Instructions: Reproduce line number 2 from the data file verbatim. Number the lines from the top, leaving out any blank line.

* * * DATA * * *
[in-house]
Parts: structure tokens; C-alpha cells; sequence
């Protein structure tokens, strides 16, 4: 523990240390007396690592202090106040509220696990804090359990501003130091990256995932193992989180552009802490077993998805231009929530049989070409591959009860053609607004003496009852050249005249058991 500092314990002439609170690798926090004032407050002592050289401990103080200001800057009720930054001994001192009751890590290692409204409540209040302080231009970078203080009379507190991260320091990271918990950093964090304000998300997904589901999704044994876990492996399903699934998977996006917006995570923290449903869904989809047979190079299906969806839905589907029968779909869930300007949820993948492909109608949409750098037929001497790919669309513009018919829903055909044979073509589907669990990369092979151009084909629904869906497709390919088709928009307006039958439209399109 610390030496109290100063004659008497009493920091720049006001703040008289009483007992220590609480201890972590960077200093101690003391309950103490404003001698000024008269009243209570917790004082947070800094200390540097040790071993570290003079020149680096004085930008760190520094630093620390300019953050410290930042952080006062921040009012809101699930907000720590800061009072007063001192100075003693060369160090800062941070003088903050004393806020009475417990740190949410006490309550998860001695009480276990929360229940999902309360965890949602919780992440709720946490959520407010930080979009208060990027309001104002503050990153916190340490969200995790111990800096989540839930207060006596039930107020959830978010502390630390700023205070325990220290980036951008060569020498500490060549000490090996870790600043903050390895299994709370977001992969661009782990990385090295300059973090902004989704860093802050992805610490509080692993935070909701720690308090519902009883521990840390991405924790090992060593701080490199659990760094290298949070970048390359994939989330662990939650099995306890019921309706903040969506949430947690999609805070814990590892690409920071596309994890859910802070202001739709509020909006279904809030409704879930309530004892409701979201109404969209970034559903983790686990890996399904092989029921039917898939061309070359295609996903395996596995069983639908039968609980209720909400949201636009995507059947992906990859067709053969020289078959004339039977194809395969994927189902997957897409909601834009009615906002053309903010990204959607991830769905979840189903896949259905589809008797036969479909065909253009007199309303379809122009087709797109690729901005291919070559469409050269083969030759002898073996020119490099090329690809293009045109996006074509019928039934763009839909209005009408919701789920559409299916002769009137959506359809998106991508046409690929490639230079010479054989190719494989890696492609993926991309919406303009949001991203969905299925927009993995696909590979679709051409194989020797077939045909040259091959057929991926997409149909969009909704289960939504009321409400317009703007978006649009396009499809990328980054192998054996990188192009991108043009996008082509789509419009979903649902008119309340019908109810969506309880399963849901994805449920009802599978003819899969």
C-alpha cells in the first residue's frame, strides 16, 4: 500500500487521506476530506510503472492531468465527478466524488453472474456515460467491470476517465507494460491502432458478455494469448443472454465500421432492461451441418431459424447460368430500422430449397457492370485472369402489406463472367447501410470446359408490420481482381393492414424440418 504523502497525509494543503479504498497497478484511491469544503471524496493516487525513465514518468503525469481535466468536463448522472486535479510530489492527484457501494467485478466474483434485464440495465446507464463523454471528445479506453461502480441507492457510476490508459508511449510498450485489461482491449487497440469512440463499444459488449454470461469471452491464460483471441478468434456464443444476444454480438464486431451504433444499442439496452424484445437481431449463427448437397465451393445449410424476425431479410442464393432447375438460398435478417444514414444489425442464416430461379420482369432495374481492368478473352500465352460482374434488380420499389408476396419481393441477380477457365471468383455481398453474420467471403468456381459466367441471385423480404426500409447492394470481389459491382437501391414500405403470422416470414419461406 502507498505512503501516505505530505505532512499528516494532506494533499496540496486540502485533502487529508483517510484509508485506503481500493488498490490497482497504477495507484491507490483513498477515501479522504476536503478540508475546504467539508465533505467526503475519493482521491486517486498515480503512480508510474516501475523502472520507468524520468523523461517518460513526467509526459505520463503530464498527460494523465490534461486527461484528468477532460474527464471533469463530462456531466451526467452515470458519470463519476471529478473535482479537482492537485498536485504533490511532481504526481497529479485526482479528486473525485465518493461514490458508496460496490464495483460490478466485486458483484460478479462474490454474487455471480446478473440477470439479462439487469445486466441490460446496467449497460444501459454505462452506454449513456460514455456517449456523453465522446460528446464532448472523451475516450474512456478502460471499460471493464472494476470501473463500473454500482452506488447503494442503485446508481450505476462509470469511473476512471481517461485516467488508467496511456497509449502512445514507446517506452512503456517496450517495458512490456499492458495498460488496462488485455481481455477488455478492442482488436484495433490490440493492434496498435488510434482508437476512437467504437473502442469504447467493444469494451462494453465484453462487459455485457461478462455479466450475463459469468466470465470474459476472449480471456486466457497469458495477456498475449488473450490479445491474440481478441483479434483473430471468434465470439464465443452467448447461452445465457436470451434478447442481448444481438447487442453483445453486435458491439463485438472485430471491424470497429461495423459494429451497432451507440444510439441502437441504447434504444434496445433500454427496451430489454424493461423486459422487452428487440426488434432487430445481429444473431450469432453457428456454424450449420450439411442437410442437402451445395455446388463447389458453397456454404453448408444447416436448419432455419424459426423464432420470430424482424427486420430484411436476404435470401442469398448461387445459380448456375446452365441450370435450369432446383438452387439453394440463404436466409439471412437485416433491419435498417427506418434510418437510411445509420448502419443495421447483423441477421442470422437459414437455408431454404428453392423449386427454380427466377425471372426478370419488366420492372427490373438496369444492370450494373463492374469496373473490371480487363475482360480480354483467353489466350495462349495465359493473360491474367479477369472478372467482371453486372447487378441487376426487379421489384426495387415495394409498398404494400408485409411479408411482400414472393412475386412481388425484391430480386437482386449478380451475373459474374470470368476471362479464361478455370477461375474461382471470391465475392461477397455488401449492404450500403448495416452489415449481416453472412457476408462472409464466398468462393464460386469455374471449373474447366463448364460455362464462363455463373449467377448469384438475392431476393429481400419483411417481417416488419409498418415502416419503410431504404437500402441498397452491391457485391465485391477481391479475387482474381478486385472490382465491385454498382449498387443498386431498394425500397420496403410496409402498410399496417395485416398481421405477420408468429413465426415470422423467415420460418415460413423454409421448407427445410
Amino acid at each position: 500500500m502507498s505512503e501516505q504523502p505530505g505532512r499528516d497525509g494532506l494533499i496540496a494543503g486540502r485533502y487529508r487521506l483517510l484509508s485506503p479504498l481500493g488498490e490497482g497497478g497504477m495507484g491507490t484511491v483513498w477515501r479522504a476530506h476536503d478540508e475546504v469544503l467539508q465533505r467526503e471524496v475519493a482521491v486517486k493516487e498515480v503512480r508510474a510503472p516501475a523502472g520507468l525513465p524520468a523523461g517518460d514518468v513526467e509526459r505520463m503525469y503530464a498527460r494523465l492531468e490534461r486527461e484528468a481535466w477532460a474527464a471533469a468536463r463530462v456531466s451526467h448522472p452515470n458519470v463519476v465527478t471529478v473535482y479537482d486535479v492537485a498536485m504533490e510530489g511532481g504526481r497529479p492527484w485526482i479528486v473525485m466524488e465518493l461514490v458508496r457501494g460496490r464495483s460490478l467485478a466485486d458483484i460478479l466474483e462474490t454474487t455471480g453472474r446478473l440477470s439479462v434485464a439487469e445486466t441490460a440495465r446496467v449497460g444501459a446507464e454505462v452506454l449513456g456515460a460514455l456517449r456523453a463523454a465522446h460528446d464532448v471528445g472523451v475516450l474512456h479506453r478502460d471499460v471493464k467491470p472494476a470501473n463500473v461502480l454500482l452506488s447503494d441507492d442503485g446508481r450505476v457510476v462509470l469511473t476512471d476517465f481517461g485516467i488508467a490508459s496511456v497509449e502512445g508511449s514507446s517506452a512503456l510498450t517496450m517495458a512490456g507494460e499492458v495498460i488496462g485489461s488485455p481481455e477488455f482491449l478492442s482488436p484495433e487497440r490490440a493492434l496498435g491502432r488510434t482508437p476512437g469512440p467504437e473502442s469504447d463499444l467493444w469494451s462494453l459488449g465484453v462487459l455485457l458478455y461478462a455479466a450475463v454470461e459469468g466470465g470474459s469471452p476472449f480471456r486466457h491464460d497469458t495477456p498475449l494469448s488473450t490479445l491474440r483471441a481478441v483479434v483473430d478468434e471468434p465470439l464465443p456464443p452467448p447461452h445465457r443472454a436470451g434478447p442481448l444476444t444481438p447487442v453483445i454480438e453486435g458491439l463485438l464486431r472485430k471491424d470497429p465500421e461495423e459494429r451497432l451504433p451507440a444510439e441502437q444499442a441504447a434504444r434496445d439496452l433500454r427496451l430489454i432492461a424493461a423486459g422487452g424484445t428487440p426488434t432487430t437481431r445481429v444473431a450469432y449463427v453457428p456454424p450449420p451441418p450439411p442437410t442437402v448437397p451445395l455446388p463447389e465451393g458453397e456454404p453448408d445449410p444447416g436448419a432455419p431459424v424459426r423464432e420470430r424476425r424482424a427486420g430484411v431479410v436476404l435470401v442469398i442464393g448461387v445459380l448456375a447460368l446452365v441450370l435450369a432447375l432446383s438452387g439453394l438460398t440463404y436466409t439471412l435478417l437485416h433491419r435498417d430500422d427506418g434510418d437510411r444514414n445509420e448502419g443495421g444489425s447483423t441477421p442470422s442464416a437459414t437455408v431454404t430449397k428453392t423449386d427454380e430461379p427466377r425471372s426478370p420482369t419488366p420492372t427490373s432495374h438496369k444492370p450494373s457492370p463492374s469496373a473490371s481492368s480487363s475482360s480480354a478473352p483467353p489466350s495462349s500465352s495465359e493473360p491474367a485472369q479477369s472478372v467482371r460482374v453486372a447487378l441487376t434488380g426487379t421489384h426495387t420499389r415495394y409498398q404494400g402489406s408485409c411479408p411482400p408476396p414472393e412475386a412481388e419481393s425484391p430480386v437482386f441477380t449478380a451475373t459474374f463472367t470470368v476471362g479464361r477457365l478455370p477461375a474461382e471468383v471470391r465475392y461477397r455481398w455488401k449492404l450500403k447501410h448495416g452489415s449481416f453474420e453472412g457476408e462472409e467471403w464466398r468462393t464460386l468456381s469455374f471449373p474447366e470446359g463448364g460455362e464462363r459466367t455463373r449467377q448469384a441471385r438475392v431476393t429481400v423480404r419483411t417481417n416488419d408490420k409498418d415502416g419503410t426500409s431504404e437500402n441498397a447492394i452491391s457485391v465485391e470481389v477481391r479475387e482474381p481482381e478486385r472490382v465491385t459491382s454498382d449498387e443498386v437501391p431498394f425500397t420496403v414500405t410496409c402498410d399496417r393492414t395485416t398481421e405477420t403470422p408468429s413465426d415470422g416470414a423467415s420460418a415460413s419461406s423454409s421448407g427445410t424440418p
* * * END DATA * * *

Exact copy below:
Parts: structure tokens; C-alpha cells; sequence